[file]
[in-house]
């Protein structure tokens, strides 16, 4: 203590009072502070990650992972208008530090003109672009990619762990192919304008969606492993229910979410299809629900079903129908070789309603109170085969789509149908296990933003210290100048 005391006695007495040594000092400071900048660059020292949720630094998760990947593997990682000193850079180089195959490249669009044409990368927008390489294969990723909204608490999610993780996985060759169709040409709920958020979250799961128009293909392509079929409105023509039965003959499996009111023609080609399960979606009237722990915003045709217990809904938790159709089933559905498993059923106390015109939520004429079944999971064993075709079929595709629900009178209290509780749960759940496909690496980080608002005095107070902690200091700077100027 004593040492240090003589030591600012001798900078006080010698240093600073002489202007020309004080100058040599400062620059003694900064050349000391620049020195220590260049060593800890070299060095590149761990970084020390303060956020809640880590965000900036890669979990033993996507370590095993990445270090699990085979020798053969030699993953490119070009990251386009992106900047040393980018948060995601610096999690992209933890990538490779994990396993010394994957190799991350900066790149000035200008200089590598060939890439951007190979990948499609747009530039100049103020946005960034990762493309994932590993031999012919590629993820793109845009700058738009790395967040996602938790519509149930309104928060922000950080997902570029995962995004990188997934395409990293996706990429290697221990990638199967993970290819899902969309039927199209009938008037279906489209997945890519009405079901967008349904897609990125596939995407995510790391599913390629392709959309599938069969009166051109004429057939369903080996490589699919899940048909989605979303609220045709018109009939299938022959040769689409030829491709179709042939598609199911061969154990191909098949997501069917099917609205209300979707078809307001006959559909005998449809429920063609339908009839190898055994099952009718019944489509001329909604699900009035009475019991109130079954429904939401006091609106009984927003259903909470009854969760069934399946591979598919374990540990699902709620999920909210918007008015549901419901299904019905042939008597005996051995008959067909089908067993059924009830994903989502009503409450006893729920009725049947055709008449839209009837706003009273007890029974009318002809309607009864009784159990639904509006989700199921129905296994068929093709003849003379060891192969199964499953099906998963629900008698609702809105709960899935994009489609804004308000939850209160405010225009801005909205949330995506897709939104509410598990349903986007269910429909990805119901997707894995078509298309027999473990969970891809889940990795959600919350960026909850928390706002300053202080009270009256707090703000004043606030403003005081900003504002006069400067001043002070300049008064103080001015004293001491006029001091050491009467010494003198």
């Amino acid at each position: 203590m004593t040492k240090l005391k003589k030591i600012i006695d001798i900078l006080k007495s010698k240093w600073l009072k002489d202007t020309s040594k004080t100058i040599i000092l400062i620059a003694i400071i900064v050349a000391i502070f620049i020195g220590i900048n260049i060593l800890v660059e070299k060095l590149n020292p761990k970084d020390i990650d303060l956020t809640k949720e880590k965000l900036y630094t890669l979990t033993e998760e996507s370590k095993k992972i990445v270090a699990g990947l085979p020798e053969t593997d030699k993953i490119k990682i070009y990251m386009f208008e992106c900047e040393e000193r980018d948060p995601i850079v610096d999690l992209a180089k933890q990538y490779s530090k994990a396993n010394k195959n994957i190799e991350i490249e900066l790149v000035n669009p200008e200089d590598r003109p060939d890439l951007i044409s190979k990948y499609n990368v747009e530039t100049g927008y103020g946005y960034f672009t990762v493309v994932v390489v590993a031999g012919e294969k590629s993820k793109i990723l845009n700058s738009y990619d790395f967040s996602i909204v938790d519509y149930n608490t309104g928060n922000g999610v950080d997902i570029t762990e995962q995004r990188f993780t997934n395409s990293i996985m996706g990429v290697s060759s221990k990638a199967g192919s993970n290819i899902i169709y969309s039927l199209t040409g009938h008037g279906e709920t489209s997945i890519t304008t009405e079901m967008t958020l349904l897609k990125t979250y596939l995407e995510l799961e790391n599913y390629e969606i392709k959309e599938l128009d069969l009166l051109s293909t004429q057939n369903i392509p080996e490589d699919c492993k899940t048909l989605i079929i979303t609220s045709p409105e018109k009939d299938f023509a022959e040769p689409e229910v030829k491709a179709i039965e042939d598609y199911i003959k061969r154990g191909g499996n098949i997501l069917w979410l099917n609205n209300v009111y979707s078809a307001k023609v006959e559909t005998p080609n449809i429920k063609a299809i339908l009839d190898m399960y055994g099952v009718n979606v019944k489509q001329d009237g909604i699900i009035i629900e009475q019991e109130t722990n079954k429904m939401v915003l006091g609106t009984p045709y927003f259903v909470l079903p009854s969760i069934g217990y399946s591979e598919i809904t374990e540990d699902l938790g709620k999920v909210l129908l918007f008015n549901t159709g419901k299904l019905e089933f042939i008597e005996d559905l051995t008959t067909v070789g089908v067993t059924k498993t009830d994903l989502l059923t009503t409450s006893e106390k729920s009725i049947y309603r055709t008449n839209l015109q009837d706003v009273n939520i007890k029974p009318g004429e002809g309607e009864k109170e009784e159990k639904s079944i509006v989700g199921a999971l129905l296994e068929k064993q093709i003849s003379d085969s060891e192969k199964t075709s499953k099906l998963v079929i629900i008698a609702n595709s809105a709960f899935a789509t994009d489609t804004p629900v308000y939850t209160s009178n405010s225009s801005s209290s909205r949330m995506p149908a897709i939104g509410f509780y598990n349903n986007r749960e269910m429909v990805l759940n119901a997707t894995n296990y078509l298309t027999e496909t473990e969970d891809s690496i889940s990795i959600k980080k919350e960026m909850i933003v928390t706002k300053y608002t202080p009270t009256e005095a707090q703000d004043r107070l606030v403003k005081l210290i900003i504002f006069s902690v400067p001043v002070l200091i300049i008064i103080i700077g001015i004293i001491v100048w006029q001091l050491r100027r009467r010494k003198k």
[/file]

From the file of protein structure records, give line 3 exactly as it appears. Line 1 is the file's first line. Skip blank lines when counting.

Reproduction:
């Amino acid at each position: 203590m004593t040492k240090l005391k003589k030591i600012i006695d001798i900078l006080k007495s010698k240093w600073l009072k002489d202007t020309s040594k004080t100058i040599i000092l400062i620059a003694i400071i900064v050349a000391i502070f620049i020195g220590i900048n260049i060593l800890v660059e070299k060095l590149n020292p761990k970084d020390i990650d303060l956020t809640k949720e880590k965000l900036y630094t890669l979990t033993e998760e996507s370590k095993k992972i990445v270090a699990g990947l085979p020798e053969t593997d030699k993953i490119k990682i070009y990251m386009f208008e992106c900047e040393e000193r980018d948060p995601i850079v610096d999690l992209a180089k933890q990538y490779s530090k994990a396993n010394k195959n994957i190799e991350i490249e900066l790149v000035n669009p200008e200089d590598r003109p060939d890439l951007i044409s190979k990948y499609n990368v747009e530039t100049g927008y103020g946005y960034f672009t990762v493309v994932v390489v590993a031999g012919e294969k590629s993820k793109i990723l845009n700058s738009y990619d790395f967040s996602i909204v938790d519509y149930n608490t309104g928060n922000g999610v950080d997902i570029t762990e995962q995004r990188f993780t997934n395409s990293i996985m996706g990429v290697s060759s221990k990638a199967g192919s993970n290819i899902i169709y969309s039927l199209t040409g009938h008037g279906e709920t489209s997945i890519t304008t009405e079901m967008t958020l349904l897609k990125t979250y596939l995407e995510l799961e790391n599913y390629e969606i392709k959309e599938l128009d069969l009166l051109s293909t004429q057939n369903i392509p080996e490589d699919c492993k899940t048909l989605i079929i979303t609220s045709p409105e018109k009939d299938f023509a022959e040769p689409e229910v030829k491709a179709i039965e042939d598609y199911i003959k061969r154990g191909g499996n098949i997501l069917w979410l099917n609205n209300v009111y979707s078809a307001k023609v006959e559909t005998p080609n449809i429920k063609a299809i339908l009839d190898m399960y055994g099952v009718n979606v019944k489509q001329d009237g909604i699900i009035i629900e009475q019991e109130t722990n079954k429904m939401v915003l006091g609106t009984p045709y927003f259903v909470l079903p009854s969760i069934g217990y399946s591979e598919i809904t374990e540990d699902l938790g709620k999920v909210l129908l918007f008015n549901t159709g419901k299904l019905e089933f042939i008597e005996d559905l051995t008959t067909v070789g089908v067993t059924k498993t009830d994903l989502l059923t009503t409450s006893e106390k729920s009725i049947y309603r055709t008449n839209l015109q009837d706003v009273n939520i007890k029974p009318g004429e002809g309607e009864k109170e009784e159990k639904s079944i509006v989700g199921a999971l129905l296994e068929k064993q093709i003849s003379d085969s060891e192969k199964t075709s499953k099906l998963v079929i629900i008698a609702n595709s809105a709960f899935a789509t994009d489609t804004p629900v308000y939850t209160s009178n405010s225009s801005s209290s909205r949330m995506p149908a897709i939104g509410f509780y598990n349903n986007r749960e269910m429909v990805l759940n119901a997707t894995n296990y078509l298309t027999e496909t473990e969970d891809s690496i889940s990795i959600k980080k919350e960026m909850i933003v928390t706002k300053y608002t202080p009270t009256e005095a707090q703000d004043r107070l606030v403003k005081l210290i900003i504002f006069s902690v400067p001043v002070l200091i300049i008064i103080i700077g001015i004293i001491v100048w006029q001091l050491r100027r009467r010494k003198k």